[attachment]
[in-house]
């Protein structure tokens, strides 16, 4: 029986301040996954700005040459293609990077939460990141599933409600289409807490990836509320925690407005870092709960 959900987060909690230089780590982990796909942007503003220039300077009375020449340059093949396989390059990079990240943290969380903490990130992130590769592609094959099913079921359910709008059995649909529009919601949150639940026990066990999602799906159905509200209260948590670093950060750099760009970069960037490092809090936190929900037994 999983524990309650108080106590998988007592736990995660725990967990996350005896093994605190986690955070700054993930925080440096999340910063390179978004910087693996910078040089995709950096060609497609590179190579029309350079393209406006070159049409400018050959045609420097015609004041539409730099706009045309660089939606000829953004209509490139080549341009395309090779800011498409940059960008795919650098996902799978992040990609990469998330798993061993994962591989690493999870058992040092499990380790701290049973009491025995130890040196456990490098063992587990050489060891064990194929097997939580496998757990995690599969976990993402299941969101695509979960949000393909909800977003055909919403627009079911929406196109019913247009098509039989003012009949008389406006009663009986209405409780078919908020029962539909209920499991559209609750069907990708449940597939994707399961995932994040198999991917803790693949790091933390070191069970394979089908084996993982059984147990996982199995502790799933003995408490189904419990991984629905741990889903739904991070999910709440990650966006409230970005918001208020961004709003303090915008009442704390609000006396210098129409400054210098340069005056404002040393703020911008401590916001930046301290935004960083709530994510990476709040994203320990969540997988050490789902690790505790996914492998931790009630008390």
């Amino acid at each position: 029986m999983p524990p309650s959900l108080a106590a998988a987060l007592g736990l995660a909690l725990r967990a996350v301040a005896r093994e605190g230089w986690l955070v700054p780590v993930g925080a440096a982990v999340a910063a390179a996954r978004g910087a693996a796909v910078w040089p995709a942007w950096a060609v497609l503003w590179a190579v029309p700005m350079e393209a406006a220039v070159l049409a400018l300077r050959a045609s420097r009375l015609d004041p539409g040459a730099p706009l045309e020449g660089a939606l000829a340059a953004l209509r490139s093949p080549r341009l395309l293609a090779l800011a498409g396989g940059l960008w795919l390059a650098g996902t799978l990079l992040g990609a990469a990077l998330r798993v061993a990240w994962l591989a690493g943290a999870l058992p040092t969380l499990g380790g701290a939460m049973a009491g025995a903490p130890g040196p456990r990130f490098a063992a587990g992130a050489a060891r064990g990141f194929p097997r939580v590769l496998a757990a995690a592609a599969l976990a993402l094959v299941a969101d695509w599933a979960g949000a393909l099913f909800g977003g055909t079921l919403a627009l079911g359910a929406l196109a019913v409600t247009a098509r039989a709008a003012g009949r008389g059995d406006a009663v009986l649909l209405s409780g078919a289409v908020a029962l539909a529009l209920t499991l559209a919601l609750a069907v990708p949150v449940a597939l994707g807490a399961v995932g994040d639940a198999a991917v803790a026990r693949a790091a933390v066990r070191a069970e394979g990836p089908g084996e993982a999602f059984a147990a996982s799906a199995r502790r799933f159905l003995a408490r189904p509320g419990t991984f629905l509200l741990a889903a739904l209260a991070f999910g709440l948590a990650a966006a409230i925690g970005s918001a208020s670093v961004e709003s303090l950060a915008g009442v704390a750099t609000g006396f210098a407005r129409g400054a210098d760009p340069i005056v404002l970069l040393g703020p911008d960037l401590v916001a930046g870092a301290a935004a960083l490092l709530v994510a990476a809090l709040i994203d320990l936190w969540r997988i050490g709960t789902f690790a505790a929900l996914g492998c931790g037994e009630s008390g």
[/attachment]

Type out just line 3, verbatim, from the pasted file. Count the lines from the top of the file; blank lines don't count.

């Amino acid at each position: 029986m999983p524990p309650s959900l108080a106590a998988a987060l007592g736990l995660a909690l725990r967990a996350v301040a005896r093994e605190g230089w986690l955070v700054p780590v993930g925080a440096a982990v999340a910063a390179a996954r978004g910087a693996a796909v910078w040089p995709a942007w950096a060609v497609l503003w590179a190579v029309p700005m350079e393209a406006a220039v070159l049409a400018l300077r050959a045609s420097r009375l015609d004041p539409g040459a730099p706009l045309e020449g660089a939606l000829a340059a953004l209509r490139s093949p080549r341009l395309l293609a090779l800011a498409g396989g940059l960008w795919l390059a650098g996902t799978l990079l992040g990609a990469a990077l998330r798993v061993a990240w994962l591989a690493g943290a999870l058992p040092t969380l499990g380790g701290a939460m049973a009491g025995a903490p130890g040196p456990r990130f490098a063992a587990g992130a050489a060891r064990g990141f194929p097997r939580v590769l496998a757990a995690a592609a599969l976990a993402l094959v299941a969101d695509w599933a979960g949000a393909l099913f909800g977003g055909t079921l919403a627009l079911g359910a929406l196109a019913v409600t247009a098509r039989a709008a003012g009949r008389g059995d406006a009663v009986l649909l209405s409780g078919a289409v908020a029962l539909a529009l209920t499991l559209a919601l609750a069907v990708p949150v449940a597939l994707g807490a399961v995932g994040d639940a198999a991917v803790a026990r693949a790091a933390v066990r070191a069970e394979g990836p089908g084996e993982a999602f059984a147990a996982s799906a199995r502790r799933f159905l003995a408490r189904p509320g419990t991984f629905l509200l741990a889903a739904l209260a991070f999910g709440l948590a990650a966006a409230i925690g970005s918001a208020s670093v961004e709003s303090l950060a915008g009442v704390a750099t609000g006396f210098a407005r129409g400054a210098d760009p340069i005056v404002l970069l040393g703020p911008d960037l401590v916001a930046g870092a301290a935004a960083l490092l709530v994510a990476a809090l709040i994203d320990l936190w969540r997988i050490g709960t789902f690790a505790a929900l996914g492998c931790g037994e009630s008390g």